Mode of Onset of Type 2 Diabetes from Normal or Impaired Glucose Tolerance

Ele Ferrannini1, Monica Nannipieri1, Ken Williams2, Clicerio Gonzales3, Steve M. Haffner2, and Michael P. Stern2 

1 Metabolism Unit, Department of Internal Medicine and C.N.R. Institute of Clinical Physiology, University of Pisa School of Medicine, Pisa, Italy
2 Division of Clinical Epidemiology, Department of Medicine, University of Texas Health Science Center at San Antonio, Texas
3 Centro de Estudios en Diabetes, American British Cowdray Hospital and Endocrinology and Metabolism Service, Division of Internal Medicine, Specialty Hospital of the National Medical Center, Mexican Social Security Institute, Mexico City, Mexico 

Fasting plasma glucose concentrations (FPG) predict development of type 2 diabetes. Whether hyperglycemia evolves from normoglycemia gradually over time or as a step increase is not known. We measured plasma glucose and insulin levels during oral glucose testing in 35- to 64-year-old men and nonpregnant women from a population-based survey (Mexico City Diabetes Study) at baseline (n = 2,279) and after 3.25 (n = 1,740) and 7 years (n = 1,711) of follow-up. In subjects with normal glucose tolerance (NGT) on all three occasions (nonconverters; n = 911), FPG increased only slightly (0.23 &plusmn; 0.79 mmol/l, mean &plusmn; SD; P < 0.0001) over 7 years. In contrast, conversion to diabetes among NGT subjects (n = 98) was marked by a large step-up in FPG regardless of time of conversion (3.06 &plusmn; 2.57 and 2.94 &plusmn; 3.11 mmol/l, respectively, at 3.25 and 7 years; P < 0.0001 vs. nonconverters). Likewise, in subjects who converted to diabetes from impaired glucose tolerance (n = 75), FPG rose by 3.14 &plusmn; 3.83 and 3.12 &plusmn; 3.61 mmol/l (P < 0.0001 vs. nonconverters). Three-quarters of converters had increments in FPG above the 90th percentile of the corresponding increments in nonconverters. Converters had higher baseline BMI (30.4 &plusmn; 4.9 vs. 27.3 &plusmn; 4.0 kg/m2; P < 0.001) and fasting plasma insulin values (120 &plusmn; 78 vs. 84 &plusmn; 84 pmol/l; P < 0.02) than nonconverters; however, no consistent change in either parameter had occurred before conversion. In contrast, changes in 2-h postglucose insulin levels between time of conversion and preceding measurement were significantly (P < 0.0001) related to the corresponding changes in FPG in an inverse manner. We conclude that, within a 3-year time frame, the onset of diabetes is very often rapid rather than gradual and is in part explained by a fall in glucose-stimulated insulin response.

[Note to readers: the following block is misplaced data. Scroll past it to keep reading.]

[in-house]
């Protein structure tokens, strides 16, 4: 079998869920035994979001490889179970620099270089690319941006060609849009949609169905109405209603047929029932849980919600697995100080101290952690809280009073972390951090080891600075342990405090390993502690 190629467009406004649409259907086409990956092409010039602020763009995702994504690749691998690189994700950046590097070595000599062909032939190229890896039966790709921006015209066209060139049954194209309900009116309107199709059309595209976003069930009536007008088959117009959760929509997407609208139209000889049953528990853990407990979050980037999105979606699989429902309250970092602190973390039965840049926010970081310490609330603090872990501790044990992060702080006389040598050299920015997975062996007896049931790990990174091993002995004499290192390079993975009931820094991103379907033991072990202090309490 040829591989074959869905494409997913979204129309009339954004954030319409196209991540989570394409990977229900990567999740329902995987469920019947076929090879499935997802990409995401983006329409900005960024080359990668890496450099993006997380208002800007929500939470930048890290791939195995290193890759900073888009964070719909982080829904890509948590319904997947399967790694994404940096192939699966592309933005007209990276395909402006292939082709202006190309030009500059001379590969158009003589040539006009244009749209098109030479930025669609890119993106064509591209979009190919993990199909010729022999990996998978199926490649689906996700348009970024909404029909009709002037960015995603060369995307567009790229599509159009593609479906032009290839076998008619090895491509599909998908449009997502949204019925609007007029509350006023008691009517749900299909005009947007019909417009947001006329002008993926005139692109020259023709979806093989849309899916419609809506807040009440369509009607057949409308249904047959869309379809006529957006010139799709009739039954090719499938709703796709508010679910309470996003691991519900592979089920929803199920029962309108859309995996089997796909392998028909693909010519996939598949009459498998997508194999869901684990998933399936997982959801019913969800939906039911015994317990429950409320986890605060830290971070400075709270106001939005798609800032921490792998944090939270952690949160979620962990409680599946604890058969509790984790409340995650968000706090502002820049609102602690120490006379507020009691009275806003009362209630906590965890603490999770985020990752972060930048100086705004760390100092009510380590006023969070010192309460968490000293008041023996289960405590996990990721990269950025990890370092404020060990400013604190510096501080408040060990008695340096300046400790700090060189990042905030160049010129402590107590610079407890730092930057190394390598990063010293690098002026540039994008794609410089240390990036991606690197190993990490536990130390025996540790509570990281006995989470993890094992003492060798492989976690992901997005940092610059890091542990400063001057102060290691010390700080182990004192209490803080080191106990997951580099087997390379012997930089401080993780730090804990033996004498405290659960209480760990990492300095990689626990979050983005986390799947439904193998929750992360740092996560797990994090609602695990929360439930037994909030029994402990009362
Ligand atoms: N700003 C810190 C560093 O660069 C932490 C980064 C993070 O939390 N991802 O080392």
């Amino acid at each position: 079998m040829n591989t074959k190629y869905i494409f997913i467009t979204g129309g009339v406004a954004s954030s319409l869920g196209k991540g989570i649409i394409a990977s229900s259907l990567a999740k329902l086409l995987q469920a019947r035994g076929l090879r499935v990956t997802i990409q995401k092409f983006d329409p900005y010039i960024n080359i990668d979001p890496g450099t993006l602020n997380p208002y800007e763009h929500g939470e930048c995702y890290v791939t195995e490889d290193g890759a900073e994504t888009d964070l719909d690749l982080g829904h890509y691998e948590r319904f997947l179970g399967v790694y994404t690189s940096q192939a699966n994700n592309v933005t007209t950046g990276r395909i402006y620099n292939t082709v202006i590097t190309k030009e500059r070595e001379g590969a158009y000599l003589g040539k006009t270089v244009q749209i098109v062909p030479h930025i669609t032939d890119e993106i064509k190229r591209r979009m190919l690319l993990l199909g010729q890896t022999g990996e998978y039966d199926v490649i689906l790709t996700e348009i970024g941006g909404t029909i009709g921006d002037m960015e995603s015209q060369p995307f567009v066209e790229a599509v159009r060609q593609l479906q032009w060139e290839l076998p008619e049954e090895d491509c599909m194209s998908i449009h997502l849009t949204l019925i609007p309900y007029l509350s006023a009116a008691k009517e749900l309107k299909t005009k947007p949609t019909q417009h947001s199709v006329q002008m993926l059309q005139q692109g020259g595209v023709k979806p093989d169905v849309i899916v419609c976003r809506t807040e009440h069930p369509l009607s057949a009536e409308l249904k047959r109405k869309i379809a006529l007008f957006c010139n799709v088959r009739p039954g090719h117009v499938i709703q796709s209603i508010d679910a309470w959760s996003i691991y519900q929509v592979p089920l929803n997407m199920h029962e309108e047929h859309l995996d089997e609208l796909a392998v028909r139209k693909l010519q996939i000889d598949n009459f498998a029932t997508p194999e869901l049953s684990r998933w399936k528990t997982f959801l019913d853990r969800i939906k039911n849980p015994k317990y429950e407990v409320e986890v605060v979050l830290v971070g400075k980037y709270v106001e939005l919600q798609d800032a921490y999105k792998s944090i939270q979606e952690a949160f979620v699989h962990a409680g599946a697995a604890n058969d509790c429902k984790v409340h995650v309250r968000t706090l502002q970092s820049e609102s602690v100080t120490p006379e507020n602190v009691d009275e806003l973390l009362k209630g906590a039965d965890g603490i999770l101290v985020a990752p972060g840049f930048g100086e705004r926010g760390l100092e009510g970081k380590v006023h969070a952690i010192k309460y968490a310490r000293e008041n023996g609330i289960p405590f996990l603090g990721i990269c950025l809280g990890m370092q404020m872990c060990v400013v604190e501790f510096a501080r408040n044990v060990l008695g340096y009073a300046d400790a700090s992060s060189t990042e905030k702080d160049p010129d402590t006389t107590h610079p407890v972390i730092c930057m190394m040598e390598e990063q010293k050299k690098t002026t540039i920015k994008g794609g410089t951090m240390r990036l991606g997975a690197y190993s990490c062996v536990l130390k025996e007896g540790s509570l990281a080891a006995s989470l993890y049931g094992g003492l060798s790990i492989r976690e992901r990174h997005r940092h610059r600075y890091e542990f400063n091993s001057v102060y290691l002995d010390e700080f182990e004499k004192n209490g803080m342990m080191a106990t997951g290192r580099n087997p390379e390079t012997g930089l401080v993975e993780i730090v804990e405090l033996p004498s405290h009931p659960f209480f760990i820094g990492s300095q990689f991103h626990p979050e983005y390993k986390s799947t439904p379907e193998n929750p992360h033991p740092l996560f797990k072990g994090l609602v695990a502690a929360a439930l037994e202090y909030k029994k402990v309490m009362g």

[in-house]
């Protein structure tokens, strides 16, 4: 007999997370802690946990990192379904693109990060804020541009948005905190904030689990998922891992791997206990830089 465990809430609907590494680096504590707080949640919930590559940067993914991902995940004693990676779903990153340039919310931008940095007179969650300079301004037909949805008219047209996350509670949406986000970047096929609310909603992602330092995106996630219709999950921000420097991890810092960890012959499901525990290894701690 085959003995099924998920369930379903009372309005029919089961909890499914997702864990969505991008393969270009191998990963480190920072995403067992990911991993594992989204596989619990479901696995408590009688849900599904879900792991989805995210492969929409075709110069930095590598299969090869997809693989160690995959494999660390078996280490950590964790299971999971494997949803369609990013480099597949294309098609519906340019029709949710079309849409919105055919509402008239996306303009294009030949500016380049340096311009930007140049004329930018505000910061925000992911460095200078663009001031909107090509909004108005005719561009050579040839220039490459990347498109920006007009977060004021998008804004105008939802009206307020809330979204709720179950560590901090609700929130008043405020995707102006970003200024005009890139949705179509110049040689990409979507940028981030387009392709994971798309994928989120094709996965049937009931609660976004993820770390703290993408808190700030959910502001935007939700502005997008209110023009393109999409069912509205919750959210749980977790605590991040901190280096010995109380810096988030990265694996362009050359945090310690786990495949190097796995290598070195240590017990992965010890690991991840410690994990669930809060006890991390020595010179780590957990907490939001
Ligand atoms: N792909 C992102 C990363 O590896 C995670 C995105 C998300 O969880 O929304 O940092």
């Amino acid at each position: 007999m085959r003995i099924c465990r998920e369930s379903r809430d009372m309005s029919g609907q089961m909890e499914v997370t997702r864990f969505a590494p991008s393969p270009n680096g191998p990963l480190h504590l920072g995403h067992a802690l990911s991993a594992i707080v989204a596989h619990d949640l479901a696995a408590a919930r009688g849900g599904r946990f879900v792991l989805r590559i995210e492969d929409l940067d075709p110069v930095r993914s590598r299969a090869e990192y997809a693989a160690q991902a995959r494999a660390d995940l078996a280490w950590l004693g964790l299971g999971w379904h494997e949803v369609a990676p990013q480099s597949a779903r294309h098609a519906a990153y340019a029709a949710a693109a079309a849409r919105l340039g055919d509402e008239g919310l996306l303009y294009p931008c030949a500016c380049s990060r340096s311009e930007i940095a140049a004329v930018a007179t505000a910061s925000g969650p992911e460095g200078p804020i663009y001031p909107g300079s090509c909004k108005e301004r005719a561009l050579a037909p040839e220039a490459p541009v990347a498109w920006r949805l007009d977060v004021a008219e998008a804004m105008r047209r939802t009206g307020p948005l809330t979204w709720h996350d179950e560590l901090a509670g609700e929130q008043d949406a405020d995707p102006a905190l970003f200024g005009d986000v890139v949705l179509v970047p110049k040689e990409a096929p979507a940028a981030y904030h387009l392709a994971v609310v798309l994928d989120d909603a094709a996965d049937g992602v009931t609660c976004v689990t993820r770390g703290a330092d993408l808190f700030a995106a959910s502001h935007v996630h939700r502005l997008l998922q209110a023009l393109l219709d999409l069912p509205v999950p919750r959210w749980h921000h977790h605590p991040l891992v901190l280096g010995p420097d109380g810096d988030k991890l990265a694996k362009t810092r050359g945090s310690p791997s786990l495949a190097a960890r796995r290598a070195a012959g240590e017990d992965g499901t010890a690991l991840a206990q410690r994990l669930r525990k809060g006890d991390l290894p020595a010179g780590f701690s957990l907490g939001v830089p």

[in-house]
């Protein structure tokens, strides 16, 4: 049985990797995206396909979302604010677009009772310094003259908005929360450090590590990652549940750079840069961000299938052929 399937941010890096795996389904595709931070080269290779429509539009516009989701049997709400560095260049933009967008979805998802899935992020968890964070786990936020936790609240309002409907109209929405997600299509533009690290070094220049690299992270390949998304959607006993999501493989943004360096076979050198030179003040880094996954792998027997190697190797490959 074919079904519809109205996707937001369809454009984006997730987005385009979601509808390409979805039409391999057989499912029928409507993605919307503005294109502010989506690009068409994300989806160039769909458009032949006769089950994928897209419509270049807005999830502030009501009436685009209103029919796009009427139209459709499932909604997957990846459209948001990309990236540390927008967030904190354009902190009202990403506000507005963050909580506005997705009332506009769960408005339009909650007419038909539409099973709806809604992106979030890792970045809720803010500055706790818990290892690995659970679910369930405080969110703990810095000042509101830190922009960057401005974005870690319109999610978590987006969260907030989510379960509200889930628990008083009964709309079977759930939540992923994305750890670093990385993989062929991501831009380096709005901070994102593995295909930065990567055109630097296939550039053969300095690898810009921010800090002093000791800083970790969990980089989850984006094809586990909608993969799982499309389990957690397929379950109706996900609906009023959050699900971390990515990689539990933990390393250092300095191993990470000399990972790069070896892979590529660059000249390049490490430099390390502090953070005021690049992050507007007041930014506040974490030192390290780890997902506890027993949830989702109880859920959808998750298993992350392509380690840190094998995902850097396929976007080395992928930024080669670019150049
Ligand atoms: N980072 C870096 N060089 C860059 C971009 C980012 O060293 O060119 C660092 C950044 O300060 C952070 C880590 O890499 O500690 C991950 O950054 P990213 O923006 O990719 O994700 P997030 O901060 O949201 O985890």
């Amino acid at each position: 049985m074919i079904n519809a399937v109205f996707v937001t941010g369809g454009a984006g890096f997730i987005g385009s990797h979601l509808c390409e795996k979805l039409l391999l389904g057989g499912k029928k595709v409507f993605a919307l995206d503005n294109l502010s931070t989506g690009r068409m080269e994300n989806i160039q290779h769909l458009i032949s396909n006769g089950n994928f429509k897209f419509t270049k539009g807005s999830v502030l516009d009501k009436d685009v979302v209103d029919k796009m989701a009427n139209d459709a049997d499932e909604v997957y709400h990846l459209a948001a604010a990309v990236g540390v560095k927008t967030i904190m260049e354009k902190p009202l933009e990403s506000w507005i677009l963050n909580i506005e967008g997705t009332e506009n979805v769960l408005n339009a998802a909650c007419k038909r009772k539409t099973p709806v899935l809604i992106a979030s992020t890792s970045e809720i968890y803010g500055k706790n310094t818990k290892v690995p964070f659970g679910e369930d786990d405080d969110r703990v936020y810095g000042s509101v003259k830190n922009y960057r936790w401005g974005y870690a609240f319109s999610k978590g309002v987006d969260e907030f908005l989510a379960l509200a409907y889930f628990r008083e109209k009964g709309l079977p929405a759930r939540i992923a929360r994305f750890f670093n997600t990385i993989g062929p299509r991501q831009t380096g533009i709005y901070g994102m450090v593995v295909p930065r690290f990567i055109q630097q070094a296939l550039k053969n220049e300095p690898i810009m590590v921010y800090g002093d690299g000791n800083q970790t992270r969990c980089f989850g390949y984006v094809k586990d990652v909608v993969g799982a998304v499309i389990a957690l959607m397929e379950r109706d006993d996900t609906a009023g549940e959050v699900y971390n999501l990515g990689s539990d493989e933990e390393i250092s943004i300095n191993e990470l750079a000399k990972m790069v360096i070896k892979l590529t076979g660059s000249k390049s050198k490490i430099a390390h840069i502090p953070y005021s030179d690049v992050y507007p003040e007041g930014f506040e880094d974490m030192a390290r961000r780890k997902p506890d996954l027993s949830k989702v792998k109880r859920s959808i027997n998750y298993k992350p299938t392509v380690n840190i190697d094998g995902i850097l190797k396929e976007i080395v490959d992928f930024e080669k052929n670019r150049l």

Ferrannini E, Nannipieri M, Williams K, et al. Mode of Onset of Type 2 Diabetes from Normal or Impaired Glucose Tolerance. Diabetes. 2004;53:160-165. 

Last Modified: 2/8/2013